Ecological Dynamics in the Rhizosphere

Pathways to an integrated understanding of soil as an ecosystem: soil health and resilience and implications for disease and recovery

A TREE-RELATED INTENSIVE STUDY WEEKEND IN ITALY, 2 – 4 June 2017

Led by Prof Lucio Montecchio, De Rebus Plantarum, University of Padua & Neville Fay, Treework Seminars Director

This is an opportunity to enjoy a unique hothouse learning experience with leading experts. It will involve hard work, inspiring company and great food.

An immersive, intensive study weekend, this workshop provides both field and laboratory experience - supported by specialist academic expertise in soil biology and nutrition, ecology, biodiversity and tree and plant disease.

This collaborative initiative is designed to create a frontline in practitioner knowledge, that will contribute to reducing biosecurity and tree-disease risks. Participants will include professionally interested delegates working with trees, plants and the soil.

Prof. Lucio Montecchio, a member of the scientific board, will lead the study experience.

Practical uses and intended knowledge application

Those attending will come away with a new confidence in their knowledge of the complex hidden world of soil, and with new skills to understand and interpret the structure, dynamics and processes in healthy and deficient soils.

The unique knowledge gained on this intensive course will set new standards in conservation arboriculture, by reprogramming industry professionals with a new way to address complex biosecurity problems. 

Delegates will learn practical steps that can be used in their work stream to correctly diagnose and respond to soil issues relating to tree health, in more appropriate and effective ways.

All workshops are taught in English. 

CPD

The workshop equates to 11.5 hours of Continuing Professional Development. Treework Seminars - University of Padua certificates of attendance will be issued upon completion. 

 

Workshop Leaders

Prof. Lucio Montecchio is Professor of Forest Pathology and Ornamental Trees Pathology at the University of Padua.
His research includes the composition of mycorrhizal communities in relation to forest decline, the ecology of endophytic fungi, epidemiology and dynamics of forest diseases, and biological control.

Neville Fay is an ICF registered arboricultural consultant.
He is the founder of Treework Environmental Practice, Treework Seminars and the charity Tree Aid, and is a co-founder of the Ancient Tree Forum. Neville lectures and publishes on trees, the ecosystem and sustainable management. He is involved in tree health and soil studies affecting mature trees in decline. He has founded Soils in Crisis to reverse the universal decline in soil health and biodiversity.

Prof. Giuseppe Concheri is an associate professor in Soil Science at the University of Padua.
His research focuses on soil organic biology, humus and composting, and how root exudates influence biological processes in the rhizosphere within cultivated and natural systems. He is developing devices for measuring soil health and fertility as well as methods for identifying pathogen disease tolerance.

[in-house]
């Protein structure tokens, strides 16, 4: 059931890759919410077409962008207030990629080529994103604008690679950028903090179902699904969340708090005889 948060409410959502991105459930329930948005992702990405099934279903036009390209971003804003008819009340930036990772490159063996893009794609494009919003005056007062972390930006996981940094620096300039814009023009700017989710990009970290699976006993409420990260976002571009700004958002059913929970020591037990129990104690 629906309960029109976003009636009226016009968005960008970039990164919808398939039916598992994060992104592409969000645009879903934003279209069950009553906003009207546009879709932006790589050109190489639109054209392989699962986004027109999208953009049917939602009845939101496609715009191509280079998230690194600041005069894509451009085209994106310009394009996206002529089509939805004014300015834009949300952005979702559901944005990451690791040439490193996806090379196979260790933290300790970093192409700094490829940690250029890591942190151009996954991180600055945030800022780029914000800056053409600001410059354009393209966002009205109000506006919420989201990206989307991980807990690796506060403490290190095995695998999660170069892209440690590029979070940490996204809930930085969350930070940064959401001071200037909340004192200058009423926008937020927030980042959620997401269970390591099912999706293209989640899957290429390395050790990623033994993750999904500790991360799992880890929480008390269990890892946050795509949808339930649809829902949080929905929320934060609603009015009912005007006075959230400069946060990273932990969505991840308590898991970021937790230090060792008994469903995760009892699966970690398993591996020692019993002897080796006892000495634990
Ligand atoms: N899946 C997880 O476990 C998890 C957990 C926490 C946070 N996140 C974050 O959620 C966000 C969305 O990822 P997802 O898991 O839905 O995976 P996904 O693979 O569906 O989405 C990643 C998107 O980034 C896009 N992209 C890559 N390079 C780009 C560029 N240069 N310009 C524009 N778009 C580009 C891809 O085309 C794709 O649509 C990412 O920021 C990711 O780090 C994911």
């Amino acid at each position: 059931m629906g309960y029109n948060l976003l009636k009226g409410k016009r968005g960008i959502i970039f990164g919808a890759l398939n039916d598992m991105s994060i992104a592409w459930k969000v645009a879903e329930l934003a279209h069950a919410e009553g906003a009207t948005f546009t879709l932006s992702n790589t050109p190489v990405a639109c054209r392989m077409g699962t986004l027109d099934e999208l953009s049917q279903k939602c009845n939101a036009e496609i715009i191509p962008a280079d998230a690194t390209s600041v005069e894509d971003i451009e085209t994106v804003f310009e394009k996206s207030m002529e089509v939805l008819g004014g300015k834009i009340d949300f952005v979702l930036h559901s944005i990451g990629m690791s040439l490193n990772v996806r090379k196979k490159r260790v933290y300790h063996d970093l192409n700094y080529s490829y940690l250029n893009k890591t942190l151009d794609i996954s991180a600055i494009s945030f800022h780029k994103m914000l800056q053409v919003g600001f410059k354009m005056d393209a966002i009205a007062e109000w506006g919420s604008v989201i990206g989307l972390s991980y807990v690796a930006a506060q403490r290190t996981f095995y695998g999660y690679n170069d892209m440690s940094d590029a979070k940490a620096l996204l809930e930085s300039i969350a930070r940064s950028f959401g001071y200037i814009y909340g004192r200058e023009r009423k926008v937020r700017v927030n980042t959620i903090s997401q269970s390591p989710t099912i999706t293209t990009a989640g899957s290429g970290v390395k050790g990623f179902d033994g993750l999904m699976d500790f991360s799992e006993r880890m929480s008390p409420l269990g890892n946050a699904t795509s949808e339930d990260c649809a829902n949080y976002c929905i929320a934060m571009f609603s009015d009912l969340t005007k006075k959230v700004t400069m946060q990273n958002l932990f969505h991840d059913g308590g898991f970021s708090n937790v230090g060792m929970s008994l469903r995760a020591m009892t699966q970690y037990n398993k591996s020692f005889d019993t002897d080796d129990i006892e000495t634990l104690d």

Prof. Andrea Squartini is an associate professor in Microbial Ecology at the University of Padua.
His main interests are natural bacterial and fungal communities, and communities the environmental factors ruling their cell-to-cell communication patterns and their relationships with plants.

Dr. Elisa Dal Maso is a post-doctoral researcher in Plant Pathology at the University of Padua. 
Her main research topics include ecology, taxonomy, diagnostics and forecasting modelling on the relationships between ectomycorrhizal communities and root-tip parasites.

Supported by

THE STUDY WORKSHOP PARTNERSHIP

De Rebus Plantarium, University of Padua, Italy & Treework Environmental Practice, UK

THE VENUE

A Unesco Heritage Site, University of Padua’s Orto Botanico was founded in 1545 to provide an open-air laboratory for medical students. It is the oldest existing University Botanical Garden in the world. 

Prices

 

Comprehensive package

£770.00 (+VAT)

3-4* Hotel for 2 nights within walking distance from the Orto Botanico.

Delicious Italian evening meals with wine as well as refreshments throughout the day. 

Transfers between the hotel and Venice Treviso airport are included to match up with:

  • Ryanair Flight FR794 departing Stanstead at 1310 on Friday 2nd June
  • Ryanair flight FR799 departing Venice Treviso at 2230 on Sunday 4th June

Flights are NOT included

(If you would like to fly to another airport for your convenience or at a different time you must arrange your own transport to the hotel.)

 

Day Package

£460.00 (+VAT)

Italian Buffet included on arrival and Saturday Lunch as well as refreshments throughout the day.

You must arrange your own travel, transfer, accommodation and dinner for the period of the workshop.

 

 

Please note there are a maximum of 25 places available so early booking is recommended. 

 
 

Testimonials from our previous Padua workshop on Canker Stain of Plane

 

I have to say that this was the best CPD I have ever done. The teaching quality was outstanding. The tour was broken into class time and site visits which provided a well-rounded learning experience. To have Luccio on hand from 08:00, to, well nearly 08:00 was unbelievable. It meant that at any part of the day you could ask questions and draw from his knowledge and many years of work. The social experience was invaluable. This is what arbs love; good company (knowledge, expertise), good food, good refreshments and talking trees. If you get the opportunity to go on one of Treework's study tours I would highly recommend you go. You will not be disappointed.